I don’t talk much about work in this blog because it’s not the thing in my life that needs fixing. I have finally found what I love to do and it’s raising children. I should have known as a child. My favorite game was “playing house” and I was the mommy and all my stuffed or otherwise, dolls were my kids. It's a role in life I always knew I wanted to play, motherhood. I took it very seriously but was always considered the fun mom. I guess I was the hard mom when I needed to be thanks to my mom and the way she raised me. But my kids are grown now and are people I would want to be friends with, and are. I’m lucky. But my life without children in it seems bare, and vastly less fullfilled than with them. When I realized this, is when I decided to become a nanny. And I finally enjoy my work.
The family that I watch is half Chinese and half Philippine so the cultures are vastly different from my English/German heritage. I’m a boring American, and I am learning a lot about their culture as one is second generation American, and one was born in China, with lots of family all over this country and some still in China. One of the fathers (grandfather to the children) is still living in China and comes to America for the Christmas and summer holiday.
This weekend was Flower Girls first birthday, and I was invited to share in the family event. No one is invited except family. No friends were there, only family…and me. I was more honored than I could express. And had so much fun sharing stories about Flower Girl and her accomplishments with her five teeth, and trying to walk unassisted, and her growing vocabulary that is starting to be understood by more than her parents, me and her little brother Beatles Boy.
What I didn’t expect after lots of food, cake, passing around Flower Girl, applauding Beatles Boy, and many, many presents, was when I decided to leave. I knew I’d get special hugs from Beatles Boy and a cute little hug and wave from Flower Girl, they see me more than they see their parents. But I got a very American and stoic hand shake and a very warm Chinese hug from the entire group of family. Some even whispered thank you for taking care of our little ones, and bless you for taking such good care of them. One of the aunts said to me that it was very clear how much I loved them, and she was smiling. Everyone was so full of love and respect, especially from the grandparents. Which is the real test in this culture, probably in all of them if we’re being honest. But something about this culture where the parents of the parents still can have a say in what goes on in their children’s and grand children’s home, made me feel like I’d passed some kind of very important test. One grandma shook my had politely before she knew who I was, and looked at me with a skeptical pause as to why I was here, then her daughter introduced me as “the nanny and my name” and her face broke into a huge smile and she said, “I’m so happy to meet you. I have heard a lot about you. Very good reports.” I know I blushed and was proud, but I didn’t feel I am doing anything that doesn’t come naturally for me. I guess that’s why I’m good at this.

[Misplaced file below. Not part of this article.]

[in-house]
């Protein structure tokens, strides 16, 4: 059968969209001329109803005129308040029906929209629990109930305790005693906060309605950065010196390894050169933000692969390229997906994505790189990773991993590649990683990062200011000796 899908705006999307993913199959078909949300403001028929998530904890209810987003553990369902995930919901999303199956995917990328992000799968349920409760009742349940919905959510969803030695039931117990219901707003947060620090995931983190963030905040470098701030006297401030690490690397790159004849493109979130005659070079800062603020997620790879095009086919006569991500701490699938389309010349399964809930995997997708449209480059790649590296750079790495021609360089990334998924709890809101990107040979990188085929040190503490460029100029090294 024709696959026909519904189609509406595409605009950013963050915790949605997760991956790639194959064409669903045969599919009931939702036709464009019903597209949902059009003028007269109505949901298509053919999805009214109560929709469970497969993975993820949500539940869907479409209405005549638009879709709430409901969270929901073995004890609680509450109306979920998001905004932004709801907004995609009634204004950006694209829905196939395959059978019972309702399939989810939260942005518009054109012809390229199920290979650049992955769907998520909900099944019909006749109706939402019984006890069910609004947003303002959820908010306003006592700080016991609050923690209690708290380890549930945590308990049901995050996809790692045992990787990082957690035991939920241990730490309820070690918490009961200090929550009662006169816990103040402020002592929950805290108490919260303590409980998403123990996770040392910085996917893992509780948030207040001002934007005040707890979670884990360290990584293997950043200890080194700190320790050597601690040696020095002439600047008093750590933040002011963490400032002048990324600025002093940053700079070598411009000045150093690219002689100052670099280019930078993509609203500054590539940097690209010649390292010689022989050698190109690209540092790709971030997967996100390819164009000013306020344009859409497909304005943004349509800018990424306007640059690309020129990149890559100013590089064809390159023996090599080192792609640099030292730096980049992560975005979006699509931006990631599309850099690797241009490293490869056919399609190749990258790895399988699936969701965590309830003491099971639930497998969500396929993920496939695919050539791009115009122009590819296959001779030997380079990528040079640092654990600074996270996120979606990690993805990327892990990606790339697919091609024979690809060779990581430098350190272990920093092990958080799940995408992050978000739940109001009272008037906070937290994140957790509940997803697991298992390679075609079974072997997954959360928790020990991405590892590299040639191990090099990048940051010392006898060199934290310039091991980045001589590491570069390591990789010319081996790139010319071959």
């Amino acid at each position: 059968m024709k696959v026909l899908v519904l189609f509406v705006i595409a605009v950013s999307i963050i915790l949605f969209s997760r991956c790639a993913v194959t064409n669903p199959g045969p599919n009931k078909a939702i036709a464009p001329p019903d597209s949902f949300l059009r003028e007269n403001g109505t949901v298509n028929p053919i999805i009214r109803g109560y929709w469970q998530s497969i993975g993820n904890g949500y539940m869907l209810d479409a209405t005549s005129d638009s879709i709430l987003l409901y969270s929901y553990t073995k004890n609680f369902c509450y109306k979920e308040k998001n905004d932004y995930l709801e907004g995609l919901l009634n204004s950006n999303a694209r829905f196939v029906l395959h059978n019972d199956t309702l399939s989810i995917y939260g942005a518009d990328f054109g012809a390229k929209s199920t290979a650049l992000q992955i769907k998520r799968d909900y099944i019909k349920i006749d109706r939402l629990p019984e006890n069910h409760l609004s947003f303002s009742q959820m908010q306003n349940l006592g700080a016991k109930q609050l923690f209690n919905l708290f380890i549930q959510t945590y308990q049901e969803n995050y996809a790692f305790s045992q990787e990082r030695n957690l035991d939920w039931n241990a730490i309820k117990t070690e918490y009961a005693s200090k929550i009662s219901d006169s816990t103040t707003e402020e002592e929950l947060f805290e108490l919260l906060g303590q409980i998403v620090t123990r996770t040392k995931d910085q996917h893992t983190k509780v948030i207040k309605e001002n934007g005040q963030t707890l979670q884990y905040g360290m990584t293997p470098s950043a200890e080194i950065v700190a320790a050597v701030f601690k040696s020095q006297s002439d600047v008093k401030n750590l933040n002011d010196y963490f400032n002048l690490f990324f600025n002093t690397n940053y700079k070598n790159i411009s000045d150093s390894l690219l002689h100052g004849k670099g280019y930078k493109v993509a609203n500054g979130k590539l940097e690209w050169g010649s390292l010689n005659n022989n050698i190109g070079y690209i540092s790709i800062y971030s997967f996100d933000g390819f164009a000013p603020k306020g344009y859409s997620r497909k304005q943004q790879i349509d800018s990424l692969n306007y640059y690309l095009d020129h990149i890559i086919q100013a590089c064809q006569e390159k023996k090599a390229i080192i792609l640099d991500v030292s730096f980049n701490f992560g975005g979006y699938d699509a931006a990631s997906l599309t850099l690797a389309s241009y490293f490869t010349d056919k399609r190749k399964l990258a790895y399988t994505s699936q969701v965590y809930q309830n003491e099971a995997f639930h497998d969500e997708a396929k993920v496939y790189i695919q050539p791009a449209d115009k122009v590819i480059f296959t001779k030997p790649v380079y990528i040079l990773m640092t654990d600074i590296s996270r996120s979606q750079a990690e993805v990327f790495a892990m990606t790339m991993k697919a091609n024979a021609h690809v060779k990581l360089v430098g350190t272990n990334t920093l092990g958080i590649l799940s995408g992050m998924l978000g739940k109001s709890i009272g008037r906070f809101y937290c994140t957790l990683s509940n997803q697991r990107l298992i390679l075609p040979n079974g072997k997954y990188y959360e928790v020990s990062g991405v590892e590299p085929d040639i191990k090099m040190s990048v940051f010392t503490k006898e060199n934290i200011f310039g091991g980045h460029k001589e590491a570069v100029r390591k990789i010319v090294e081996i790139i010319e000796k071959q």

All in all I’d have to say, the love I was surrounded by and not even on a day that was about me in the slightest, put this Valentine's Day close to the top of one of my favorites. I did not feel single, nor alone, nor did I feel like I should be wearing black and boycotting the whole holiday.
And I learned something new from a grandma. In China they count the time the baby spends in the womb, so with the Chinese New Year also being on Saturday, Flower Girl was two in China and one in America. Interesting that they start charting life when they observe it, at conception. Perhaps if we did that, we would take better care of ourselves as expecting moms.